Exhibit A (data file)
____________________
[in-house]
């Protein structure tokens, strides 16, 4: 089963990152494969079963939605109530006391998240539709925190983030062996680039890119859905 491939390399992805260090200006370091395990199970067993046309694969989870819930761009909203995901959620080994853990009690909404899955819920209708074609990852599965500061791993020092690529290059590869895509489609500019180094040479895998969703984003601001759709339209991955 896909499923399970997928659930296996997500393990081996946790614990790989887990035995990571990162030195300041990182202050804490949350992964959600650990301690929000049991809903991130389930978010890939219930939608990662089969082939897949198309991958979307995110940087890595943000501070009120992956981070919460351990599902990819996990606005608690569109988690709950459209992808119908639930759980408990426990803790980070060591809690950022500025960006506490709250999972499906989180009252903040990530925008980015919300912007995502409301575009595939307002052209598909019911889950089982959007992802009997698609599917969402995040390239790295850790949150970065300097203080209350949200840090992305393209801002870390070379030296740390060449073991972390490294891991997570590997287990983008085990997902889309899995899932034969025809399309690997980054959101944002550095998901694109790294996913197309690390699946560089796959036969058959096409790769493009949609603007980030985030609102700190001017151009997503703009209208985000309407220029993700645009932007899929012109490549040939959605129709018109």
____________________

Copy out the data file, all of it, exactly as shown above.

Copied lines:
[in-house]
């Protein structure tokens, strides 16, 4: 089963990152494969079963939605109530006391998240539709925190983030062996680039890119859905 491939390399992805260090200006370091395990199970067993046309694969989870819930761009909203995901959620080994853990009690909404899955819920209708074609990852599965500061791993020092690529290059590869895509489609500019180094040479895998969703984003601001759709339209991955 896909499923399970997928659930296996997500393990081996946790614990790989887990035995990571990162030195300041990182202050804490949350992964959600650990301690929000049991809903991130389930978010890939219930939608990662089969082939897949198309991958979307995110940087890595943000501070009120992956981070919460351990599902990819996990606005608690569109988690709950459209992808119908639930759980408990426990803790980070060591809690950022500025960006506490709250999972499906989180009252903040990530925008980015919300912007995502409301575009595939307002052209598909019911889950089982959007992802009997698609599917969402995040390239790295850790949150970065300097203080209350949200840090992305393209801002870390070379030296740390060449073991972390490294891991997570590997287990983008085990997902889309899995899932034969025809399309690997980054959101944002550095998901694109790294996913197309690390699946560089796959036969058959096409790769493009949609603007980030985030609102700190001017151009997503703009209208985000309407220029993700645009932007899929012109490549040939959605129709018109």